How Stedman Bailey's Decision to Go Pro Impacts West Virginia's 2013 Offense

Randy ChambersAnalyst IDecember 17, 2012

The West Virginia Mountaineers offense has suffered another blow with Stedman Bailey throwing his name in the hat for the NFL draft.

According to Mike Casazza of the Charleston Daily Mail, head coach Dana Holgorsen has said the junior will leave school early to become a professional.

Dana Holgorsen says redshirt junior receiver Stedman Bailey will go pro following the Pinstripe Bowl.

— Mike Casazza (@mikecasazza) December 17, 2012

This is an offense that will also have to overcome quarterback Geno Smith and speedy wide receiver Tavon Austin graduating. In case you weren't paying any attention to West Virginia football the last couple of years, this is the majority of the offensive production gone in one year.

Two 100-reception receivers and one of the top quarterbacks in the country will have to be replaced during the offseason.

So how does this move impact West Virginia and an offense that averaged more than 40 points per contest this season?

It is a crushing blow, but not one that is all that surprising. Bailey is an impact receiver that could help contribute at the next level as early as next season. He has already made his mark for the Mountaineers and wasn't going to remain on a team losing most of its star power.

While this may look bad right now, we all must remember who the head coach of West Virginia is. The man calling the shots, Dana Holgorsen, is an offensive genius who has had success everywhere he has ended up. His offenses at Texas Tech, Houston, Oklahoma State and now in Morgantown have always lit the scoreboard up and broken records along the way.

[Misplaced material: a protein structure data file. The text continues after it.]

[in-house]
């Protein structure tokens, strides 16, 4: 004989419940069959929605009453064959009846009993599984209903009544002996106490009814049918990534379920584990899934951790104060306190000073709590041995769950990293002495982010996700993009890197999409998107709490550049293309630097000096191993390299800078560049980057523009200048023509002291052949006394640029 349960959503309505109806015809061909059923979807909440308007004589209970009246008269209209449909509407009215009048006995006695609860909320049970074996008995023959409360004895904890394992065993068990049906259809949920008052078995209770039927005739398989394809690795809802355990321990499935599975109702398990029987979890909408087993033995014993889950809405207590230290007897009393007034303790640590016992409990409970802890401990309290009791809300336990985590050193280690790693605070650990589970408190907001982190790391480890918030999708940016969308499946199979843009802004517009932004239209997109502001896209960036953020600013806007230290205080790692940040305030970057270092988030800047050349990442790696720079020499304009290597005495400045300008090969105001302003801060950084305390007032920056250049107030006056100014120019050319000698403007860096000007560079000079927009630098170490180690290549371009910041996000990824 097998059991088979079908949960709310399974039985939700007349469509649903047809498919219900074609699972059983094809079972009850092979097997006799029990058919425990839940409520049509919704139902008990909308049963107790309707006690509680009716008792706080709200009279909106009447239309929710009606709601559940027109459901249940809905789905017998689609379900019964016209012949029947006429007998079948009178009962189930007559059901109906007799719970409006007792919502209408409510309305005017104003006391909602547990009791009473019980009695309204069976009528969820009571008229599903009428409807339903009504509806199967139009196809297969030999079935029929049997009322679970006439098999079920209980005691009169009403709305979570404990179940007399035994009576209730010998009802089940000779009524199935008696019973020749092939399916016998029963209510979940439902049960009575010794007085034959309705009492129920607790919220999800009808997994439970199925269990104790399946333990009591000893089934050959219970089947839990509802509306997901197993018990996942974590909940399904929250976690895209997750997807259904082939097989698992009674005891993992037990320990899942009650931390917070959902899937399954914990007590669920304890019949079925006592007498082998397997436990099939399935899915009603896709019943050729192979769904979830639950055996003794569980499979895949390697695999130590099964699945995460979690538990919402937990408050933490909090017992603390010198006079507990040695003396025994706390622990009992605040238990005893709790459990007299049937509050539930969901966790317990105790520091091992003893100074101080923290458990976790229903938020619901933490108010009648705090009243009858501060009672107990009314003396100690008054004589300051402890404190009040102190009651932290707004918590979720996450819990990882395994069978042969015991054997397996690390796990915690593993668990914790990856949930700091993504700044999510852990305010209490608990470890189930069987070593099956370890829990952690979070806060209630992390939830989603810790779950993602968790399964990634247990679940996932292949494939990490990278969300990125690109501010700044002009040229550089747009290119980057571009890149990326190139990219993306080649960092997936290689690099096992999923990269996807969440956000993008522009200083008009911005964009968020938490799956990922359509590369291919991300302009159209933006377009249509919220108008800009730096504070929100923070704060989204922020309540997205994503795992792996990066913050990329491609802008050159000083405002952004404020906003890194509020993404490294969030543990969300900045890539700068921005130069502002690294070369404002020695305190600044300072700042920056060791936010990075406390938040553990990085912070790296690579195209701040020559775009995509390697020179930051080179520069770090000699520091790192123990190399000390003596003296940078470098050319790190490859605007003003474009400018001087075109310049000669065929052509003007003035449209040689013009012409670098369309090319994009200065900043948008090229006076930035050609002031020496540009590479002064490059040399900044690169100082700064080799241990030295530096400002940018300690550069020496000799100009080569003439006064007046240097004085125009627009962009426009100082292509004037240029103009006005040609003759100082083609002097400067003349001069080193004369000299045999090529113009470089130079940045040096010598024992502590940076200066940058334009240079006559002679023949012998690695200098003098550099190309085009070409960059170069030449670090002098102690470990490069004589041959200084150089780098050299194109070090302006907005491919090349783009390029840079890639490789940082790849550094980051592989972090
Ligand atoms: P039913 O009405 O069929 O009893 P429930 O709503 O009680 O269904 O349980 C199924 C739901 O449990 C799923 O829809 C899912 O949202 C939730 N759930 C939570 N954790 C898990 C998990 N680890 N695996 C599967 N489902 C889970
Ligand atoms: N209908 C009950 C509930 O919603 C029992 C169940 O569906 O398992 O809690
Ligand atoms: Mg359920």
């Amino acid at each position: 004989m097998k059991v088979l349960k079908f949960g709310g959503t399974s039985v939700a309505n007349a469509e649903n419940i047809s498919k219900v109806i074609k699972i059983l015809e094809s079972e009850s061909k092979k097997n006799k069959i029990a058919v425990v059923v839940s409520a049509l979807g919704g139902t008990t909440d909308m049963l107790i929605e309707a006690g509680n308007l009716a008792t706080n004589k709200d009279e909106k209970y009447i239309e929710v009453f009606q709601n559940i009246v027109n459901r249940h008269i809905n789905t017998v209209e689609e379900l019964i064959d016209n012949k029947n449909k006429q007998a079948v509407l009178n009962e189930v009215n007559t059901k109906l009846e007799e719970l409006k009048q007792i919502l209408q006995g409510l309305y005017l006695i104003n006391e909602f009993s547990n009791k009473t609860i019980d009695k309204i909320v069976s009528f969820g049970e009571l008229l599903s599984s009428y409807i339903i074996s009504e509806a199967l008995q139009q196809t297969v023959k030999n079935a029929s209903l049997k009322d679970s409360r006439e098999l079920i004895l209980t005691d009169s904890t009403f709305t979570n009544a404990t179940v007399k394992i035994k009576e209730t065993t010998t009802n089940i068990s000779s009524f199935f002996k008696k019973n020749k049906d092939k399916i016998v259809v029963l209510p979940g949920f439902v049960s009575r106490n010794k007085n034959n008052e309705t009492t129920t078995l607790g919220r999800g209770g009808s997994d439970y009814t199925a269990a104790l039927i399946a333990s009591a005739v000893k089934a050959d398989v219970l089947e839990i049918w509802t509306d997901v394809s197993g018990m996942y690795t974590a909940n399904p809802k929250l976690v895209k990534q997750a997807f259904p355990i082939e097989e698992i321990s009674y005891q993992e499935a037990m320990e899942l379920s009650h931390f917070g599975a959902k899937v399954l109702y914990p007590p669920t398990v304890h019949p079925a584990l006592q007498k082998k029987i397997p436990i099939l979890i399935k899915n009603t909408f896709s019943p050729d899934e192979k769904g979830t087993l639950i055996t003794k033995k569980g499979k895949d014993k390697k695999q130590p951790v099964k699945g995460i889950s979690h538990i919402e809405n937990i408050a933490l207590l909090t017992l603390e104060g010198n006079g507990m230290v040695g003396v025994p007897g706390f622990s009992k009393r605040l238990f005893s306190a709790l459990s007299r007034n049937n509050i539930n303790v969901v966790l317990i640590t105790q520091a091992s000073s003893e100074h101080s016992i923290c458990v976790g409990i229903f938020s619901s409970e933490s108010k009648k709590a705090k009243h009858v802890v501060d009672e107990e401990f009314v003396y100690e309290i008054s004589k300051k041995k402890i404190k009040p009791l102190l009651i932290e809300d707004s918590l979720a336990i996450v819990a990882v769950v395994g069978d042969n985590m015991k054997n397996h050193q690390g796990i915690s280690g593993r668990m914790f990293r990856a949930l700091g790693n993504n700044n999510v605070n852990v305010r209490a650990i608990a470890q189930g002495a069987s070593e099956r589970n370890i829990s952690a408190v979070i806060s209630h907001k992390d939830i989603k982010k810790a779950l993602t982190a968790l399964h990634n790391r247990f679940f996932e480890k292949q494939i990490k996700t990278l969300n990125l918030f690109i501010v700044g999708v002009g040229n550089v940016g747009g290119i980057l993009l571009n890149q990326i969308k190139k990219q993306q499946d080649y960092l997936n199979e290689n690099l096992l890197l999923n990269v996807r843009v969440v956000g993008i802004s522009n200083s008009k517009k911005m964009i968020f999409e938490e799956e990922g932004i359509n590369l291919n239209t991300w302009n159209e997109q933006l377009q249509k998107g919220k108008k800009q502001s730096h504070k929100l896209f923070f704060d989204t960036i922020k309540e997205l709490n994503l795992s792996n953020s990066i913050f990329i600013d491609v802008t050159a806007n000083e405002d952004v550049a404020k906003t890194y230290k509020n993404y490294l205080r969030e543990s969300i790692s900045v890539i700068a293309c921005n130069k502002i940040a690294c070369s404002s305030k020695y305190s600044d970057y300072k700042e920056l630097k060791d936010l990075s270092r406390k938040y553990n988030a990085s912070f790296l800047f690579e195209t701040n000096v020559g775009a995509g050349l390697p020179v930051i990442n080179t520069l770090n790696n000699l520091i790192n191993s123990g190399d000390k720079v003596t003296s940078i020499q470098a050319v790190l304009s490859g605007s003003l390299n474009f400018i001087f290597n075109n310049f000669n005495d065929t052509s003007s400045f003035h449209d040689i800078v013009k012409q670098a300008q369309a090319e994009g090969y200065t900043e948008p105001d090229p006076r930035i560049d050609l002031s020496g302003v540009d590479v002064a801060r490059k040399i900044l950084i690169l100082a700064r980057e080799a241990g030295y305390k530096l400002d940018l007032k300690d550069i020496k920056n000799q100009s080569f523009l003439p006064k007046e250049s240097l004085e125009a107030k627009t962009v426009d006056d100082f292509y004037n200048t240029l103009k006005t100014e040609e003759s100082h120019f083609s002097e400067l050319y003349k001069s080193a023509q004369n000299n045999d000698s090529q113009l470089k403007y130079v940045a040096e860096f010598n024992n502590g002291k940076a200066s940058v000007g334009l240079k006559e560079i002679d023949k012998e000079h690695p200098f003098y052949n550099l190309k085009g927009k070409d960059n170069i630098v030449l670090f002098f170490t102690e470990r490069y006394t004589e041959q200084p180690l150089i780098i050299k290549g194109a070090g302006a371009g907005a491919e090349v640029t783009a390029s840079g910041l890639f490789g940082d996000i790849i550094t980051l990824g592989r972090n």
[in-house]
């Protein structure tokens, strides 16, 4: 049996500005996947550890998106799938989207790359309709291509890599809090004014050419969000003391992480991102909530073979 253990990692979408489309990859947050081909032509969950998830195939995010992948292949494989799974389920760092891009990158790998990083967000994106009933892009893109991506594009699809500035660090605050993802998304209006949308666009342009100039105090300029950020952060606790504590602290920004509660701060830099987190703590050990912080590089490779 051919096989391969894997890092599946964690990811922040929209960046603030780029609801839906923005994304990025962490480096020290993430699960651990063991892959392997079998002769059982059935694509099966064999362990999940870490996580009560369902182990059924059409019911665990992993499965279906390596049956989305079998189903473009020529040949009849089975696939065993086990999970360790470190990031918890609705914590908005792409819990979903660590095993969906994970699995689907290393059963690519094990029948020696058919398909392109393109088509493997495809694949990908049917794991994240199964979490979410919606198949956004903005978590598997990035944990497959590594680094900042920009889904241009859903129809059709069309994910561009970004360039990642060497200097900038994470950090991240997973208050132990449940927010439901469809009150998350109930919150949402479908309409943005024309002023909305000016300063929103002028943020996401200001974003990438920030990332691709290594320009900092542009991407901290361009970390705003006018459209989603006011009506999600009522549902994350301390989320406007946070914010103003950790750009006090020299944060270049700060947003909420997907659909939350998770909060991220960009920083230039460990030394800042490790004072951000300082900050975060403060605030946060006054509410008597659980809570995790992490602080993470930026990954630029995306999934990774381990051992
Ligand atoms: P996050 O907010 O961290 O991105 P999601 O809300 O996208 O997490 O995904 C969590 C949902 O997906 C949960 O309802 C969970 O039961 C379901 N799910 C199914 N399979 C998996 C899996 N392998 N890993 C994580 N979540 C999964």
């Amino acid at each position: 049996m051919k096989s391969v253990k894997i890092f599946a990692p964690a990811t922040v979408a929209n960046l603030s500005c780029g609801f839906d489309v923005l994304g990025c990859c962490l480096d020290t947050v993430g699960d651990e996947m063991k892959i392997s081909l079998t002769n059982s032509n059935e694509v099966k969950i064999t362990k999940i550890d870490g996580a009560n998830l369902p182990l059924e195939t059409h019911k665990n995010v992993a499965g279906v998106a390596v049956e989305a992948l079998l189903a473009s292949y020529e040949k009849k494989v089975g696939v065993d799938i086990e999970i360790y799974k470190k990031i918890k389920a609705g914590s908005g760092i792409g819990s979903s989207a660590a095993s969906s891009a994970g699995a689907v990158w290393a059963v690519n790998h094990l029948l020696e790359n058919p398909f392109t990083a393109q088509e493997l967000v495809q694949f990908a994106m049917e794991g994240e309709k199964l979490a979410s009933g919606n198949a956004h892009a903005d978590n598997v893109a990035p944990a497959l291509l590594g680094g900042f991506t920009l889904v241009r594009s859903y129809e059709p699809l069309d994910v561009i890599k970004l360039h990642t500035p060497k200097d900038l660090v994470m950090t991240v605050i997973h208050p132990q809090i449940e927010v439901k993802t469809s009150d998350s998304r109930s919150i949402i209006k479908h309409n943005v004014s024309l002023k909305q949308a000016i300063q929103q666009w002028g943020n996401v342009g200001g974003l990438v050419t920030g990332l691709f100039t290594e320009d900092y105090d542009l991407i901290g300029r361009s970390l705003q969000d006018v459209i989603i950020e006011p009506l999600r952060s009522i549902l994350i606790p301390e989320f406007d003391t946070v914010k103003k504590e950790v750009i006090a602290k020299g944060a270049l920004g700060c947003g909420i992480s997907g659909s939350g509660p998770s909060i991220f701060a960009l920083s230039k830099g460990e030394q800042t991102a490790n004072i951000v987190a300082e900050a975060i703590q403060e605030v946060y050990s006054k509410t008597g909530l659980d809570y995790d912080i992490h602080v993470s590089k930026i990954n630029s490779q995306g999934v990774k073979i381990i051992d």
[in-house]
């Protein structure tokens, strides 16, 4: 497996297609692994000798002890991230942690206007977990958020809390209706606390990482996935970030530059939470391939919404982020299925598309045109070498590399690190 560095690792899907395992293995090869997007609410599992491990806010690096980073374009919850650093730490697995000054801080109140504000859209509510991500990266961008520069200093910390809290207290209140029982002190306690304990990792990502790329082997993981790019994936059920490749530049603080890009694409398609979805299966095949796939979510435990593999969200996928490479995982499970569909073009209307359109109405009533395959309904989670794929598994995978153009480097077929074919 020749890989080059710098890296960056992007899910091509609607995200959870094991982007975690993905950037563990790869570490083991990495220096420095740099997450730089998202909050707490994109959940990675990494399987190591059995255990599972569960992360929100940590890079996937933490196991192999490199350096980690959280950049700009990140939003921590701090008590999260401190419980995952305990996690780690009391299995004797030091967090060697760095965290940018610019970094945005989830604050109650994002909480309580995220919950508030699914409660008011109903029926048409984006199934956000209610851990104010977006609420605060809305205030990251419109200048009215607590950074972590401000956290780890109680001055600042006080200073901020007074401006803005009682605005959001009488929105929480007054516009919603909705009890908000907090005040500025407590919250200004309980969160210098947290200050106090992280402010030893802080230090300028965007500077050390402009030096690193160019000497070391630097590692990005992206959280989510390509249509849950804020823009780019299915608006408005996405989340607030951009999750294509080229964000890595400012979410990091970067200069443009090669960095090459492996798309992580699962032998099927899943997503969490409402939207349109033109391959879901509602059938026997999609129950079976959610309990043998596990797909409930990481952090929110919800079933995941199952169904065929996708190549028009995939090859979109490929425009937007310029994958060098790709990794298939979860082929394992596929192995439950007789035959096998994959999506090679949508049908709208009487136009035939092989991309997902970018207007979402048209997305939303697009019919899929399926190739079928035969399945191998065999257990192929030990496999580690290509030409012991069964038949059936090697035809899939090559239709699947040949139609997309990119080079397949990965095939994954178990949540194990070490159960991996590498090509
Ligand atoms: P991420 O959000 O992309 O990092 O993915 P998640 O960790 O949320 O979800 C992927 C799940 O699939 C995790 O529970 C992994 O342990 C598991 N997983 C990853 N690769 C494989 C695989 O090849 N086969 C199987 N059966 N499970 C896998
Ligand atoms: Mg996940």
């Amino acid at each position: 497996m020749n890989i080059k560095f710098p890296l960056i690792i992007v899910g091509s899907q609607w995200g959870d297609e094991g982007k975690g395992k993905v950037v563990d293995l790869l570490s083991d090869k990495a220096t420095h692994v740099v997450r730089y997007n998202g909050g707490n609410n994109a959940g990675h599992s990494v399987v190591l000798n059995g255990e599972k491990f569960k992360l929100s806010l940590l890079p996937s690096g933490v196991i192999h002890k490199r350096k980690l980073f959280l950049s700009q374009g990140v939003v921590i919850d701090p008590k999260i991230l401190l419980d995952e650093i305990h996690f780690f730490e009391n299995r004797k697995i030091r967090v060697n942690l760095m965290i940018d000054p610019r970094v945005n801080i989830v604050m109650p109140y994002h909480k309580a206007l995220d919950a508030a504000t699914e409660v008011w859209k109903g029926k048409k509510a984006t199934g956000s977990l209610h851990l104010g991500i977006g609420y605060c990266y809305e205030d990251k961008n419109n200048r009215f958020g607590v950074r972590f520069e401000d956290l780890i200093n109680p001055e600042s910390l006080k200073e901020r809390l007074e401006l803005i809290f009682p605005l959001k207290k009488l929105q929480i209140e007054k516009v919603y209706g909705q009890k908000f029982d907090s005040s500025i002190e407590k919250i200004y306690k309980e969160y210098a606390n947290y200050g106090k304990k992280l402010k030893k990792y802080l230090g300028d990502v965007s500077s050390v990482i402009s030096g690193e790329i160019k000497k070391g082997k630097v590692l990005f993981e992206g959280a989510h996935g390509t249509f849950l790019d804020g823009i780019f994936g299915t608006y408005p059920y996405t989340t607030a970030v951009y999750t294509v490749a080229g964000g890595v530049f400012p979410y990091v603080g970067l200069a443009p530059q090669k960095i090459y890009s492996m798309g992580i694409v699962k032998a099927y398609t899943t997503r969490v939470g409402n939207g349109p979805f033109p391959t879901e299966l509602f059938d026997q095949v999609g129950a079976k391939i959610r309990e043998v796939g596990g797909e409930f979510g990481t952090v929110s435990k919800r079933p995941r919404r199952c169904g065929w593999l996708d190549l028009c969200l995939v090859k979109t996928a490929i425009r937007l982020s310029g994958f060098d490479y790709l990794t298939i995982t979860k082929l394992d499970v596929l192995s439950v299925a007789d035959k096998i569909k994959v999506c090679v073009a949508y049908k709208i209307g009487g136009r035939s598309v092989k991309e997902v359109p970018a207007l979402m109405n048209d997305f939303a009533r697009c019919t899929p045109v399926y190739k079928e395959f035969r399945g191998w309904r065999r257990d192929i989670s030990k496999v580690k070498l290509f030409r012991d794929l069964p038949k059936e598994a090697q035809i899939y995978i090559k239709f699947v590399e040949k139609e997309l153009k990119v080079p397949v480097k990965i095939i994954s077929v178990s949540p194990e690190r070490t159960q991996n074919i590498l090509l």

With his up-tempo "Air Raid" offense, West Virginia should always have success on the offensive side of the ball. When you spread the defense out, put speedy players in space and combine multiple looks in one play, you have an offense that should always succeed.

Much how Nick Saban at Alabama is able to put together a top defense no matter what, schemes and philosophy are the same reasons West Virginia should be exciting offensively.

Keep in mind, West Virginia is now playing in the Big 12—the same conference where six of the 10 defenses have allowed more than 400 total yards a game this season.

As for the players on the field, the Mountaineers will still have a solid running game with Andrew Buie and Dustin Garrison leading the way. Quarterback-wise, Paul Millard hasn't played much in his first two years but has shown to be accurate with the football and somebody who could lead this team with Smith not around.

Needless to say, there is a lot of unproven talent on this West Virginia offense, and things are going to look different than they did the last couple of years. However, having an offensive-minded coach allows for somewhat of an easy transition.

There will be growing pains that come with any young team, but with Holgorsen's track record speaking for itself, it is hard to imagine this offense becoming inept due to a few players moving on with their lives.